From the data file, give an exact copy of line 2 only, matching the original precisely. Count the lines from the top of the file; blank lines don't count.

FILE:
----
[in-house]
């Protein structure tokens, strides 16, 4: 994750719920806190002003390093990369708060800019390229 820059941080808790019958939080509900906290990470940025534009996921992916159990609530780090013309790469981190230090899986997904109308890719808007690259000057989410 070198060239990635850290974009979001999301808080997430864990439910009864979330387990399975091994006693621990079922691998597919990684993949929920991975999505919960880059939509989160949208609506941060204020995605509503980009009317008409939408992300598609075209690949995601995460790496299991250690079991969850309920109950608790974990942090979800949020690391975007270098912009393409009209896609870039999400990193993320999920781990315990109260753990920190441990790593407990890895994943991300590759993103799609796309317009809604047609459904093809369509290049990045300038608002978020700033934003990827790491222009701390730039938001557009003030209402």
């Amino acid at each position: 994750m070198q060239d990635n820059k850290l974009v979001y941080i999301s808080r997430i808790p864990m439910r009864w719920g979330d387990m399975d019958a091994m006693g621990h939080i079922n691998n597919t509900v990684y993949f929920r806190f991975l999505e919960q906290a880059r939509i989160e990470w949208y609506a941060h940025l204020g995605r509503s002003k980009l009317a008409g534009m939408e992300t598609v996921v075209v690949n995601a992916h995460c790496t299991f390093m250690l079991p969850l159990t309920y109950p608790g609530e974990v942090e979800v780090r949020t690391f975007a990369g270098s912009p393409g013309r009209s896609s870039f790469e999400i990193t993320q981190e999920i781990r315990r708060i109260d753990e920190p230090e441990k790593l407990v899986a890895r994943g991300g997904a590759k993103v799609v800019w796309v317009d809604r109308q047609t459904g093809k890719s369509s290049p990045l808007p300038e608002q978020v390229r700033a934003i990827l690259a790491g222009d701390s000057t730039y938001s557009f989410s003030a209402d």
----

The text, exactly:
């Protein structure tokens, strides 16, 4: 994750719920806190002003390093990369708060800019390229 820059941080808790019958939080509900906290990470940025534009996921992916159990609530780090013309790469981190230090899986997904109308890719808007690259000057989410 070198060239990635850290974009979001999301808080997430864990439910009864979330387990399975091994006693621990079922691998597919990684993949929920991975999505919960880059939509989160949208609506941060204020995605509503980009009317008409939408992300598609075209690949995601995460790496299991250690079991969850309920109950608790974990942090979800949020690391975007270098912009393409009209896609870039999400990193993320999920781990315990109260753990920190441990790593407990890895994943991300590759993103799609796309317009809604047609459904093809369509290049990045300038608002978020700033934003990827790491222009701390730039938001557009003030209402």